Health IT Could Resolve Physician Shortage, Study Finds | Healthcare Informatics Magazine | Health IT | Information Technology Skip to content Skip to navigation

Health IT Could Resolve Physician Shortage, Study Finds

November 7, 2013
by Gabriel Perna
| Reprints

According to researchers at the Johns Hopkins Bloomberg School of Public Health and The Commonwealth Fund, the use of health IT and eHealth applications will likely decrease the need for in-person physician visits and address the physician shortage.

The researchers analyzed the recent trends in digital healthcare to conclude that that patients’ future use of physician services will change dramatically as electronic health records (EHRs) and consumer eHealth applications proliferate. They estimate that when these systems are fully implemented in just 30 percent of community-based physicians’ offices,  U.S. doctors will be able to meet the demands of about 4-9 percent more patients than they can today due to increased efficiency. 

In addition, the researchers say telemedicine and secure patient/doctor digital communication, could help address regional doctor shortages by enabling 12 percent of care to be delivered remotely by doctors living in other locations. If health IT is adopted more widely, the numbers could be even greater.

“The results of our study are important because they provide a forward looking snapshot of how health IT will profoundly impact the American health care workforce over the next decade or two,” stated Jonathan Weiner, Ph.D, the study's lead author and professor of health policy and management at the Johns Hopkins Bloomberg School and director of the Center for Population Health Information Technology (CPHIT). The CPHIT launched in 2012, and Dr. Weiner spoke with HCI exclusively about it.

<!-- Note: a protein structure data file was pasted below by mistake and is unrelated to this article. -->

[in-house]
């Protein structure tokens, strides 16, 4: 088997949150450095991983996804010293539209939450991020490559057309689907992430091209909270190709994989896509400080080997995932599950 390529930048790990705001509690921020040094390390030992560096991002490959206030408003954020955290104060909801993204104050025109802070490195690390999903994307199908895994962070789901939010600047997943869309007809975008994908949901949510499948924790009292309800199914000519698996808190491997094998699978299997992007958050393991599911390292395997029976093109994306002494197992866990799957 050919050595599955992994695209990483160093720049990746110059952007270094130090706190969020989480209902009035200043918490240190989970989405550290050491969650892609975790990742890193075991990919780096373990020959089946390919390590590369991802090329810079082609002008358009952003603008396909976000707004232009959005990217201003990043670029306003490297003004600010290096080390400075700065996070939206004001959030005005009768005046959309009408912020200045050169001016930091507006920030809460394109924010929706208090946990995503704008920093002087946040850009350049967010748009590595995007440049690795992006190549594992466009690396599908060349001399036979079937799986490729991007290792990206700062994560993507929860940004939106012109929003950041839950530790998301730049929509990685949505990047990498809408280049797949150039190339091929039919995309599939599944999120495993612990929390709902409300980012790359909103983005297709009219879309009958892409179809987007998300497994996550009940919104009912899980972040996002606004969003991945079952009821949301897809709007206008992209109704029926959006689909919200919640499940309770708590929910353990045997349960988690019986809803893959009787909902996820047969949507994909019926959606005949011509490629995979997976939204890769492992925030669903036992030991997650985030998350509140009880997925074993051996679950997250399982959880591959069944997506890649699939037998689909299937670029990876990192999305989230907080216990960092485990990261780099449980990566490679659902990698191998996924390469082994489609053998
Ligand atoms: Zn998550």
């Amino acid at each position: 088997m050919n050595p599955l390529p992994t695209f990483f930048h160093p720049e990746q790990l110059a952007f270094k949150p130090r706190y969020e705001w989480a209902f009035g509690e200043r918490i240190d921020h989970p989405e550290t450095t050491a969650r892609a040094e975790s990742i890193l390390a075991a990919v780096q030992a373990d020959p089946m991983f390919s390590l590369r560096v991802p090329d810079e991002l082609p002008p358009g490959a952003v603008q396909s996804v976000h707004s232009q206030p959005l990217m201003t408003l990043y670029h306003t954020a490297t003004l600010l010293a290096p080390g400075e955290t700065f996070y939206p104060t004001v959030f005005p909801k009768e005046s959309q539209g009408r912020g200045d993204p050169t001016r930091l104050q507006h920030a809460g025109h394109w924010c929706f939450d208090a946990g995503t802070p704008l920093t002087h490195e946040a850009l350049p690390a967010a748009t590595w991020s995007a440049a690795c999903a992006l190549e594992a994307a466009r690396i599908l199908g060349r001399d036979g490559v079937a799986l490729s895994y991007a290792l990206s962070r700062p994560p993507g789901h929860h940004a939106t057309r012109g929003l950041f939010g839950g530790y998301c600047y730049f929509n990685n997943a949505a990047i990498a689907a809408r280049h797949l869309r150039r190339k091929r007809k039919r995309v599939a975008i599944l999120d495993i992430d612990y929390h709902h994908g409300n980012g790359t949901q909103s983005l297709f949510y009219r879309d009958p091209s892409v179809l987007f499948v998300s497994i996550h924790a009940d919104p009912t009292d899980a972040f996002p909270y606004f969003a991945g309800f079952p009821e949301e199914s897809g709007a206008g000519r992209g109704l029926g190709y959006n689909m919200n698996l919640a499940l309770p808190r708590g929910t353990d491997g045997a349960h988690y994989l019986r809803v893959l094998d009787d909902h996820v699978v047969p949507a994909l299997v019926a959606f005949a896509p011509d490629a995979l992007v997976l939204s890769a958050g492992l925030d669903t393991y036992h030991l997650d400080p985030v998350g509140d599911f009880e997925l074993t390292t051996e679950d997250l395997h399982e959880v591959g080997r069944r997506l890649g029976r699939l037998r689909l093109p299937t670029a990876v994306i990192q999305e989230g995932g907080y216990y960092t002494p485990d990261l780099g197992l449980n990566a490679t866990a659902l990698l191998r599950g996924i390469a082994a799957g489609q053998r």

“When all of these likely effects are added together, it is clear that health IT will help resolve future physician shortages that many believe are around the corner,” predicted Professor Weiner.

The findings of this study appear in the November issue of the journal Health Affairs.  It was co-written by David Blumenthal M.D., president of The Commonwealth Fund and the former National Coordinator for Health IT for the U.S. Department of Health and Human Services and Susan Yeh,  a Ph.D. candidate in Health Policy and Management at the Johns Hopkins Bloomberg School of Public Health

 

Topics

News

Survey: By 2019, 60% of Medicare Revenues will be Tied to Risk

Medical groups and health systems that are members of AMGA (the American Medical Group Association) expect that nearly 60 percent of their revenues from Medicare will be from risk-based products by 2019, according to the results from a recent survey.

83% of Physicians Have Experienced a Cyber Attack, Survey Finds

Eighty-three percent of physicians in a recent survey said that they have experienced some sort of cyber attack, such as phishing and viruses.

Community Data Sharing: Eight Recommendations From San Diego

A learning guide focuses on San Diego’s experience in building a community health information exchange and the realities of embarking on a broad community collaboration to achieve better data sharing.

HealthlinkNY’s Galanis to Step Down as CEO

Christina Galanis, who has served as president and CEO of HealthlinkNY for the past 13 years, will leave her position at the end of the year.

Email-Related Cyber Attacks a Top Concern for Providers

U.S. healthcare providers overwhelmingly rank email as the top source of a potential data breach, according to new research from email and data security company Mimecast and conducted by HIMSS Analytics.

Former Health IT Head in San Diego County Charged with Defrauding Provider out of $800K

The ex-health IT director at North County Health Services, a San Diego County-based healthcare service provider, has been charged with spearheading fraudulent operations that cost the organization $800,000.